The West Carrollton School District will have Issue #17 on the Nov. 3, 2020 ballot to renew a 5.5 mill Operating Levy. The Operating Levy was originally passed in 2016 as a 5-year limited term levy. A renewal of the Operating Levy means no new taxes for residents.
A “mill” does not equate to a million. The levy generates $2.08 million for daily operations and provides approximately 5% of the District’s General Fund revenue. “Passage of the Operating Levy Renewal is critical to supporting the core mission of our schools and critical to preserving the district’s financial stability,” stated West Carrollton School District Treasurer, Ryan Slone. The current cost of the operating levy is $182.43 annually for a home with a market value of $100,000 (per the County Auditor).
Ohio House Bill 920, passed in 1976, freezes a district's income on voted levies by adjusting the millage when property values are adjusted every 3 years by the County Auditor. When property values were adjusted in 2018, the 5.5 millage was reduced to 5.21 mills. It is estimated the millage will be reduced from 5.21 to approximately 4.82 when property values are adjusted in 2021. Increases in property values are offset by reductions in the millage. The school district’s revenue from the levy remains the same, and the cost to the taxpayer remains the same.
Three different property tax options school districts in Ohio may put on the ballot include:
Building Bond Issue
Funds may only be used for new construction, renovation, upgrades to a facility, or related site improvements. A Building Bond Issue was passed by the community in November, 2019.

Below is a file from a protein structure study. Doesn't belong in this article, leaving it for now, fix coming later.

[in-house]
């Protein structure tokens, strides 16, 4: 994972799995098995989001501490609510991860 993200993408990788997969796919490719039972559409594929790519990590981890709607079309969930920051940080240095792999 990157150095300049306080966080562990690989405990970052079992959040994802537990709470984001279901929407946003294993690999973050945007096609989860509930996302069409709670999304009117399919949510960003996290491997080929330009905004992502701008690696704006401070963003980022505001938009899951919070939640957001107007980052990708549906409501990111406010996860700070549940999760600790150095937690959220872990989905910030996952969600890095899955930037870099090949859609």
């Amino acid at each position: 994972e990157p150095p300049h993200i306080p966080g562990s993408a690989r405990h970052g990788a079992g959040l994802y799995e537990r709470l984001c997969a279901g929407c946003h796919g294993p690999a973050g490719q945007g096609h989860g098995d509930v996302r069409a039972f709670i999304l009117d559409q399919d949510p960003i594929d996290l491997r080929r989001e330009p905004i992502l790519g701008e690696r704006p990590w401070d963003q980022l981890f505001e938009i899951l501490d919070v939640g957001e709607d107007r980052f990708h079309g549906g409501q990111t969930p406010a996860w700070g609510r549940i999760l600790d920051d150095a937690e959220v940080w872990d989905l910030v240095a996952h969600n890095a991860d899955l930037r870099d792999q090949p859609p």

Funds may only be used for the day to day operating costs of the district. Examples would be personnel costs, textbooks, technology, utilities, custodial services, transportation, facility maintenance and supplies. The last Operating Levy was a 5-year limited term levy for 5.5 mills and passed in November, 2016. The levy generates $2.08 million for daily operations.
Permanent Improvement Levy
Funds may only be used for large maintenance or equipment costs. Examples would be a building roof, a new school bus, building security systems or parking lot pavement projects. The Permanent Improvement Levy was passed in 1996.
The levy or bond issue funds generated are separated into accounts by the school district treasurer. Spending from those accounts may only be used for the purpose that the levy or bond issue was passed. Example: Funds from a Building Bond Issue may not be used for operating costs, maintenance or equipment. The treasurer oversees all of the accounts and the State of Ohio conducts audits of district accounting.